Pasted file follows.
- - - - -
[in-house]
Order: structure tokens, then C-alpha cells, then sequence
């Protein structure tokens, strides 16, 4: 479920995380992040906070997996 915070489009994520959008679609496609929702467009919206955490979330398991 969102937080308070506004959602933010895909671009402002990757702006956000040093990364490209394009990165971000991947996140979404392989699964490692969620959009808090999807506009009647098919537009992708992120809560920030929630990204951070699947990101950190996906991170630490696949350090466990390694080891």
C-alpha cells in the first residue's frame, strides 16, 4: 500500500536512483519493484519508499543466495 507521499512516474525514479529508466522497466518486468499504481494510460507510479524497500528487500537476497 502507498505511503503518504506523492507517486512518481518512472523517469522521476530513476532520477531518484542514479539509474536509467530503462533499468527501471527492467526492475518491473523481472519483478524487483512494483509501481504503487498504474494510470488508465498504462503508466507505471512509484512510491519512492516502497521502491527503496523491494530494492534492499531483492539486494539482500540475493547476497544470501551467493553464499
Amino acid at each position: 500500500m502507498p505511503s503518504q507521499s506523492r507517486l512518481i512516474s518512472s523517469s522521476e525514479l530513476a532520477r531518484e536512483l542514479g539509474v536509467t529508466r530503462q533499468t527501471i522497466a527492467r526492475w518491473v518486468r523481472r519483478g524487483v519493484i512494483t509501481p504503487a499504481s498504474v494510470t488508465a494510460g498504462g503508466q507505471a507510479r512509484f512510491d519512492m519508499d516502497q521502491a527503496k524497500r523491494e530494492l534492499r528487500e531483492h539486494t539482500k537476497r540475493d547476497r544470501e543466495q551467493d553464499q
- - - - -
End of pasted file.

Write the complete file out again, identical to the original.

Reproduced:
[in-house]
Order: structure tokens, then C-alpha cells, then sequence
């Protein structure tokens, strides 16, 4: 479920995380992040906070997996 915070489009994520959008679609496609929702467009919206955490979330398991 969102937080308070506004959602933010895909671009402002990757702006956000040093990364490209394009990165971000991947996140979404392989699964490692969620959009808090999807506009009647098919537009992708992120809560920030929630990204951070699947990101950190996906991170630490696949350090466990390694080891």
C-alpha cells in the first residue's frame, strides 16, 4: 500500500536512483519493484519508499543466495 507521499512516474525514479529508466522497466518486468499504481494510460507510479524497500528487500537476497 502507498505511503503518504506523492507517486512518481518512472523517469522521476530513476532520477531518484542514479539509474536509467530503462533499468527501471527492467526492475518491473523481472519483478524487483512494483509501481504503487498504474494510470488508465498504462503508466507505471512509484512510491519512492516502497521502491527503496523491494530494492534492499531483492539486494539482500540475493547476497544470501551467493553464499
Amino acid at each position: 500500500m502507498p505511503s503518504q507521499s506523492r507517486l512518481i512516474s518512472s523517469s522521476e525514479l530513476a532520477r531518484e536512483l542514479g539509474v536509467t529508466r530503462q533499468t527501471i522497466a527492467r526492475w518491473v518486468r523481472r519483478g524487483v519493484i512494483t509501481p504503487a499504481s498504474v494510470t488508465a494510460g498504462g503508466q507505471a507510479r512509484f512510491d519512492m519508499d516502497q521502491a527503496k524497500r523491494e530494492l534492499r528487500e531483492h539486494t539482500k537476497r540475493d547476497r544470501e543466495q551467493d553464499q